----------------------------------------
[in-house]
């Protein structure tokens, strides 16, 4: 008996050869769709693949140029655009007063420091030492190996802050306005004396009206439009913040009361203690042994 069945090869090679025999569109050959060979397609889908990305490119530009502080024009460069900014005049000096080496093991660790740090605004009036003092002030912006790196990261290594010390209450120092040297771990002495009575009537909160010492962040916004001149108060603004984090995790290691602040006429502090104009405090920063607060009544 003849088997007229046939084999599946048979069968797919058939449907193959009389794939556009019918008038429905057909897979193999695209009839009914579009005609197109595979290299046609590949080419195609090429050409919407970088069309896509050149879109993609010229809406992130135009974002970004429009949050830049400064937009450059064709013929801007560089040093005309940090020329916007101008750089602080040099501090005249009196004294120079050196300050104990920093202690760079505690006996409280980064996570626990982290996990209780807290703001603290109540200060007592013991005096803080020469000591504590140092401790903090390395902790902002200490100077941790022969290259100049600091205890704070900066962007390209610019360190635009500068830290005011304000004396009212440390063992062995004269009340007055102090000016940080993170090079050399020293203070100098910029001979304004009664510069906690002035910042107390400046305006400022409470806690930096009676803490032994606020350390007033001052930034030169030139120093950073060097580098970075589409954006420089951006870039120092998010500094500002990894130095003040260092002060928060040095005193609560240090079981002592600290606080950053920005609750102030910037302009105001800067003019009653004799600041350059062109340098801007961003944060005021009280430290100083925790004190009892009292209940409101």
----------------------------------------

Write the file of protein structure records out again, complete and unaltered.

[in-house]
């Protein structure tokens, strides 16, 4: 008996050869769709693949140029655009007063420091030492190996802050306005004396009206439009913040009361203690042994 069945090869090679025999569109050959060979397609889908990305490119530009502080024009460069900014005049000096080496093991660790740090605004009036003092002030912006790196990261290594010390209450120092040297771990002495009575009537909160010492962040916004001149108060603004984090995790290691602040006429502090104009405090920063607060009544 003849088997007229046939084999599946048979069968797919058939449907193959009389794939556009019918008038429905057909897979193999695209009839009914579009005609197109595979290299046609590949080419195609090429050409919407970088069309896509050149879109993609010229809406992130135009974002970004429009949050830049400064937009450059064709013929801007560089040093005309940090020329916007101008750089602080040099501090005249009196004294120079050196300050104990920093202690760079505690006996409280980064996570626990982290996990209780807290703001603290109540200060007592013991005096803080020469000591504590140092401790903090390395902790902002200490100077941790022969290259100049600091205890704070900066962007390209610019360190635009500068830290005011304000004396009212440390063992062995004269009340007055102090000016940080993170090079050399020293203070100098910029001979304004009664510069906690002035910042107390400046305006400022409470806690930096009676803490032994606020350390007033001052930034030169030139120093950073060097580098970075589409954006420089951006870039120092998010500094500002990894130095003040260092002060928060040095005193609560240090079981002592600290606080950053920005609750102030910037302009105001800067003019009653004799600041350059062109340098801007961003944060005021009280430290100083925790004190009892009292209940409101």